With 25 cases of confirmed presumptive positive coronavirus in the state as of Friday night, every Michigan resident is feeling the pressure of the pandemic that’s prompted school and university closures, mass cancellations of sports and community events and calls to limit in-person contact as much as possible.
That includes members of the Michigan legislature, whose leaders adopted procedural changes this week. In addition to those precautions, some lawmakers have put forward policy plans aimed at dealing with issues residents are facing.
As of now, the Michigan legislature will continue to meet for the next few weeks as needed at the discretion of the House Speaker and the Senate Majority Leader, with additional precautions in place. All scheduled Senate committees for next week have been canceled.
Both chambers have a legislative break scheduled to start March 27 and end April 14.
This week, Gov. Gretchen Whitmer moved to declare a state emergency and announced all K-12 schools would be closed and all public events over 250 people would be banned until April 6.
Senate Majority Leader Mike Shirkey, R-Clarklake, said in a Friday statement he supported the governor’s action: “While this action may seem severe, we believe it is appropriate,” he said.
“As a state and as individuals, we need to focus on the actions we can take to help slow the spread of the virus in Michigan,” he said. “By slowing the spread of COVID-19, we may be able to change the surge of patients from growing into a steep mountain peak and instead help create a more manageable hill.”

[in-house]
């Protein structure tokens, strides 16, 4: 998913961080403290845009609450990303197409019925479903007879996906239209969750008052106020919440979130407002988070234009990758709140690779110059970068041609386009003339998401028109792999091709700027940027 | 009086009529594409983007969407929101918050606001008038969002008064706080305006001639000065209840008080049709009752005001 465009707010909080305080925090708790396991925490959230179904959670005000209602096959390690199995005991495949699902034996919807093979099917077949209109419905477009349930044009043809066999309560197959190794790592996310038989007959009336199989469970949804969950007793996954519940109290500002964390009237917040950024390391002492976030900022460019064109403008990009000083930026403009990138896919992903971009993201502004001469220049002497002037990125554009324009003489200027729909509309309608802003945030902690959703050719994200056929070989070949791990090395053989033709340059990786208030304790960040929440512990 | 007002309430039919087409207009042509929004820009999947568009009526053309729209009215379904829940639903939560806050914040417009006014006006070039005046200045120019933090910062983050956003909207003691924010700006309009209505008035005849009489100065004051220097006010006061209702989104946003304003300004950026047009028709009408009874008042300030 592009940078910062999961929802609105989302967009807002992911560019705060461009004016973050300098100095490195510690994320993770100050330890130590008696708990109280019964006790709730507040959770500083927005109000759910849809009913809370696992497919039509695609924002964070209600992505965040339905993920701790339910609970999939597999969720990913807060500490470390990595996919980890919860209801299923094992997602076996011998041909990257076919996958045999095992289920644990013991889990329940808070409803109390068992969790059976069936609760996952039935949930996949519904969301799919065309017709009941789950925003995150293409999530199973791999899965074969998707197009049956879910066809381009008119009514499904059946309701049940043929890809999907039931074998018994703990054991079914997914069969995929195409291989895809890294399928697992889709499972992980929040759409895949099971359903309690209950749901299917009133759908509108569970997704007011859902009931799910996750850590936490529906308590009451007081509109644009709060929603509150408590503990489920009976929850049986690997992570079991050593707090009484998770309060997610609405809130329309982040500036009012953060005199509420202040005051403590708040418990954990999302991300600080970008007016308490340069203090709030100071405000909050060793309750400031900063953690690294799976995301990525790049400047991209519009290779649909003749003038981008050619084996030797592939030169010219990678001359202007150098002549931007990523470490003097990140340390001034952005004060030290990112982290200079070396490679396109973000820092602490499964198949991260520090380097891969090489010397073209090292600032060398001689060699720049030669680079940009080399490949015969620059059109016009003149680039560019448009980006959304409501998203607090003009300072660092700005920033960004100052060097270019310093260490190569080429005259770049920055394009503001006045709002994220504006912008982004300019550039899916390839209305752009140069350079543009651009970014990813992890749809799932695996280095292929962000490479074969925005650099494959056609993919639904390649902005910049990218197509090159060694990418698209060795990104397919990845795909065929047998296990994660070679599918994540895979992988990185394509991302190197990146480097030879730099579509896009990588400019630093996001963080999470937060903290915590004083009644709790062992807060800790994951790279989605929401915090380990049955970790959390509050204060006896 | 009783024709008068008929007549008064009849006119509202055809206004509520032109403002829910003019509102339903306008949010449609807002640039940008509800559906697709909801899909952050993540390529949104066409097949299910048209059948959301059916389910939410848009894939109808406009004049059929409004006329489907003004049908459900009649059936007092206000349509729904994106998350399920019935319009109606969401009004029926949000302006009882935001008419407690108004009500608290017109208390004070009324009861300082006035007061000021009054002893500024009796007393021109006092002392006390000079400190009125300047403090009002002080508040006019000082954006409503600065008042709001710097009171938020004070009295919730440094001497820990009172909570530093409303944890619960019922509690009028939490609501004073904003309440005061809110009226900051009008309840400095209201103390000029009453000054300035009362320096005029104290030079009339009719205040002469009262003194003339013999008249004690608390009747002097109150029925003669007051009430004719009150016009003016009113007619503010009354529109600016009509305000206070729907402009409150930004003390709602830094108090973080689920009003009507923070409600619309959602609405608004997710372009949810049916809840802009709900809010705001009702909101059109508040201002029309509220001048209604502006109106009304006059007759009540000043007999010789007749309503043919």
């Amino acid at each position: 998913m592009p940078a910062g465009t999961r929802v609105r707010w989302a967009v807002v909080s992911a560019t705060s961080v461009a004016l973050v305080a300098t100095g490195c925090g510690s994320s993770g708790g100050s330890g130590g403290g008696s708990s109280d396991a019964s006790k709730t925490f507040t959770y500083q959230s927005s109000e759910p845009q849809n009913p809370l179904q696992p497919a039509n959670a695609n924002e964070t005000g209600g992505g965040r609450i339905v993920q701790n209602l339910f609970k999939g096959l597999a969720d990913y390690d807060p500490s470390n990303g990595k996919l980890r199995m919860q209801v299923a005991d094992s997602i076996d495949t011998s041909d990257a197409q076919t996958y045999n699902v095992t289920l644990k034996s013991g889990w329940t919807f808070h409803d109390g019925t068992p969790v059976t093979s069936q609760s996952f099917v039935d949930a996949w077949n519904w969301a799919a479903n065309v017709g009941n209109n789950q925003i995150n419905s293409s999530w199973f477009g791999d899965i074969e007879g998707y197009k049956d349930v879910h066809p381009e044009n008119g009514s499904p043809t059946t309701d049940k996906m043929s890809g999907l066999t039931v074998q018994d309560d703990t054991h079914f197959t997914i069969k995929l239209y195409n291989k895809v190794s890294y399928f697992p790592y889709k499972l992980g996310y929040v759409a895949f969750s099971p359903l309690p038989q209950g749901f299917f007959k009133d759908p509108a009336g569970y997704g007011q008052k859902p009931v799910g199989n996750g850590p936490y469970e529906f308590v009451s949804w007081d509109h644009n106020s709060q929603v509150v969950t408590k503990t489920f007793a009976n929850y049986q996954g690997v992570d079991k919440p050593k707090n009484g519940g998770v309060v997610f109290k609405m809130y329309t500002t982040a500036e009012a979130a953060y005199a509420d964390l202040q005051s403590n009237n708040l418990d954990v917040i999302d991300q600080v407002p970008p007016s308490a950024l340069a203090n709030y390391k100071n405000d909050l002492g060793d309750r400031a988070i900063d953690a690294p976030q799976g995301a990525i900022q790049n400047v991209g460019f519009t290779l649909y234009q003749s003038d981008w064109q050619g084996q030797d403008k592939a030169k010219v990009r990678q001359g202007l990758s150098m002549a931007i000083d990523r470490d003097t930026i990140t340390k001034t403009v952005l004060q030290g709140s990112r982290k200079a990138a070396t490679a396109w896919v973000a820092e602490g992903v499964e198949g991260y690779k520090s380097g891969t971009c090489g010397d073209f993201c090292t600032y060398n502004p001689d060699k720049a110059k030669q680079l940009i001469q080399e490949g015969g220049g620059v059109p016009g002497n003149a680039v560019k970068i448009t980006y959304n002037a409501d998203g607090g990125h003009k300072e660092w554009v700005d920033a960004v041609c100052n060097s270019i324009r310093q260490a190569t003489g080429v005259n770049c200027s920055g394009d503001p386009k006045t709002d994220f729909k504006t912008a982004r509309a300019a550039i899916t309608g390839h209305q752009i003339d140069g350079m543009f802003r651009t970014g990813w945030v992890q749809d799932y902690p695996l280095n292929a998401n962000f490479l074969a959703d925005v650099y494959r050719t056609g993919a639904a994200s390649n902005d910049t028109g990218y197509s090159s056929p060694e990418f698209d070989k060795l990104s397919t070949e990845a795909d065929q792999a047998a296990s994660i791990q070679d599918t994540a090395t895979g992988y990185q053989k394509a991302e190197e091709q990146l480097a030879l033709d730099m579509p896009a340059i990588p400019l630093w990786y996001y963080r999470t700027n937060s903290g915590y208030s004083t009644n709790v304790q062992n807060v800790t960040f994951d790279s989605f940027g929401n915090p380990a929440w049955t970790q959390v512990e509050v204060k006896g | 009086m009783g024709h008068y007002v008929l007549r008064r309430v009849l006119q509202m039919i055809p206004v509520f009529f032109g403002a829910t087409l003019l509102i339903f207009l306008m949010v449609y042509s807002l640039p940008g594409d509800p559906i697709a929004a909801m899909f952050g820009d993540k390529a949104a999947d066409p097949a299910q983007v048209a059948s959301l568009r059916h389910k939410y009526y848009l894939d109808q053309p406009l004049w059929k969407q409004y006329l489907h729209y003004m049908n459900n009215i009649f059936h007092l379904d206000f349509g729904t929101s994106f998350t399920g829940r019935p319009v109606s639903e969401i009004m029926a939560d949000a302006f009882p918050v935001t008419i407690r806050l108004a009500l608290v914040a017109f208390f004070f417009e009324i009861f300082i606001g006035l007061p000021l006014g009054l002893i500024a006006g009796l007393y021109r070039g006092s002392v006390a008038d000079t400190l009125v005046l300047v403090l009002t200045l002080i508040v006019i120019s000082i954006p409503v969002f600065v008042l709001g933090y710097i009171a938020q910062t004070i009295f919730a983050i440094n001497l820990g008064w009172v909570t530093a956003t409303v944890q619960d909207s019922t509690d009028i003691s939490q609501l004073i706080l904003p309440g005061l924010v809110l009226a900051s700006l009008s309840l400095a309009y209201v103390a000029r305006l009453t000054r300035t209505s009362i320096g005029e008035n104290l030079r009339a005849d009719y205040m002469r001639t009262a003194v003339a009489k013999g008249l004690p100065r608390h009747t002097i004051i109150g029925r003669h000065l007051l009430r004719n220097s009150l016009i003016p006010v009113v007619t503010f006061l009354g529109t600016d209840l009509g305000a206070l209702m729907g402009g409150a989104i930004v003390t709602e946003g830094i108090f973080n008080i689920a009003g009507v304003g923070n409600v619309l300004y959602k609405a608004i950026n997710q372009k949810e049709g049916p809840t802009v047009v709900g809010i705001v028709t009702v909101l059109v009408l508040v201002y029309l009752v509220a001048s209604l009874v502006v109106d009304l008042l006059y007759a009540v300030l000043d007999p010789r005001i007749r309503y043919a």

Below are some of the ways Michigan lawmakers have proposed dealing with the coronavirus outbreak. For all of MLive’s coronavirus coverage, visit MLive.com/coronavirus.
Limit session and send at-risk staff home
Both Michigan House Speaker Lee Chatfield, R-Levering, and Senate Majority Leader Mike Shirkey, R-Clark Lake, announced new operations protocol Thursday to limit possible exposure to the coronavirus.
Both chambers will now let staff over 60 or with underlying health conditions work from home, as well as non-essential staff. Essential, non-vulnerable staff will continue to report to work on session days under the new policies.
In the House, all staffers may work from home on non-session days unless directed to do so by their supervisor.
In the Senate, session days will only be scheduled “only as needed,” per a statement from Shirkey and Senate Minority Leader Jim Ananich, D-Flint.
Shirkey will evaluate the need for session on a weekly basis.
Both chambers will prohibit all non-essential out-of-state work travel by employees and suspend all tours and public events. The measures will remain in place until April 20.
Members of the public will still be able to attend committees and House and Senate sessions.
Put $25 million towards prevention and response
This week, both the Michigan House and Senate overwhelmingly approved a supplemental spending bill that included a combined $25 million in funding for coronavirus response and prevention.
Senate Bill 151 includes $10 million for various state departments preparing for and responding to coronavirus. Another $15 million in the bill would be put into a Coronavirus Response fund to be available “as needs related to the Coronavirus are identified,” according to a House Fiscal Agency report.
That is in addition to the $14.6 million in federal funding the state is set to receive from the Centers for Disease Control.
Lawmakers aren’t ruling out the possibility of allocating more money as needed to limit the spread of the disease.
The legislation now heads to Whitmer for final review.
Stop price gouging on health products